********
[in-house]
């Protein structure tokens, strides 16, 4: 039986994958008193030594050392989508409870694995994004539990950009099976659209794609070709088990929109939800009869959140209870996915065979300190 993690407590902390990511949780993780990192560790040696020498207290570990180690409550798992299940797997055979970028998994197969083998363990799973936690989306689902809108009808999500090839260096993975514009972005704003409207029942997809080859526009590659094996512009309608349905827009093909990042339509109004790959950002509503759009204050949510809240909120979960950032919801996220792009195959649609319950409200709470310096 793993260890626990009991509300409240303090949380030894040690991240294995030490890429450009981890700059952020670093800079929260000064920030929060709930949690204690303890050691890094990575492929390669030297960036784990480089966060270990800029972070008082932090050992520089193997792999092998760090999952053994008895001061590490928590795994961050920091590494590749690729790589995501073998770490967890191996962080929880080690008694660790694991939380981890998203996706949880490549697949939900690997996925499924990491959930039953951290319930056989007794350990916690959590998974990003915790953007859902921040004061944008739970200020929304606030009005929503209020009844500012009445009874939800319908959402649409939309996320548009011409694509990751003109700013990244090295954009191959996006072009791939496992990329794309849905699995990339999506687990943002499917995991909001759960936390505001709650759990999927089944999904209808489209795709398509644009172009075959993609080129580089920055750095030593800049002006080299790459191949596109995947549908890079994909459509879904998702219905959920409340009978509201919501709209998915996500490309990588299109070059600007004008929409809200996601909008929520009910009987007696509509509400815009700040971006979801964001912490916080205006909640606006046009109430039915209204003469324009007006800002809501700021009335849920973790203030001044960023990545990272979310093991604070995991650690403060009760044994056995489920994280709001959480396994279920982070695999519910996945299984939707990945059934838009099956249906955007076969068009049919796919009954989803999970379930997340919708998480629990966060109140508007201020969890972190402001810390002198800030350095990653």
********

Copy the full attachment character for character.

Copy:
[in-house]
């Protein structure tokens, strides 16, 4: 039986994958008193030594050392989508409870694995994004539990950009099976659209794609070709088990929109939800009869959140209870996915065979300190 993690407590902390990511949780993780990192560790040696020498207290570990180690409550798992299940797997055979970028998994197969083998363990799973936690989306689902809108009808999500090839260096993975514009972005704003409207029942997809080859526009590659094996512009309608349905827009093909990042339509109004790959950002509503759009204050949510809240909120979960950032919801996220792009195959649609319950409200709470310096 793993260890626990009991509300409240303090949380030894040690991240294995030490890429450009981890700059952020670093800079929260000064920030929060709930949690204690303890050691890094990575492929390669030297960036784990480089966060270990800029972070008082932090050992520089193997792999092998760090999952053994008895001061590490928590795994961050920091590494590749690729790589995501073998770490967890191996962080929880080690008694660790694991939380981890998203996706949880490549697949939900690997996925499924990491959930039953951290319930056989007794350990916690959590998974990003915790953007859902921040004061944008739970200020929304606030009005929503209020009844500012009445009874939800319908959402649409939309996320548009011409694509990751003109700013990244090295954009191959996006072009791939496992990329794309849905699995990339999506687990943002499917995991909001759960936390505001709650759990999927089944999904209808489209795709398509644009172009075959993609080129580089920055750095030593800049002006080299790459191949596109995947549908890079994909459509879904998702219905959920409340009978509201919501709209998915996500490309990588299109070059600007004008929409809200996601909008929520009910009987007696509509509400815009700040971006979801964001912490916080205006909640606006046009109430039915209204003469324009007006800002809501700021009335849920973790203030001044960023990545990272979310093991604070995991650690403060009760044994056995489920994280709001959480396994279920982070695999519910996945299984939707990945059934838009099956249906955007076969068009049919796919009954989803999970379930997340919708998480629990966060109140508007201020969890972190402001810390002198800030350095990653």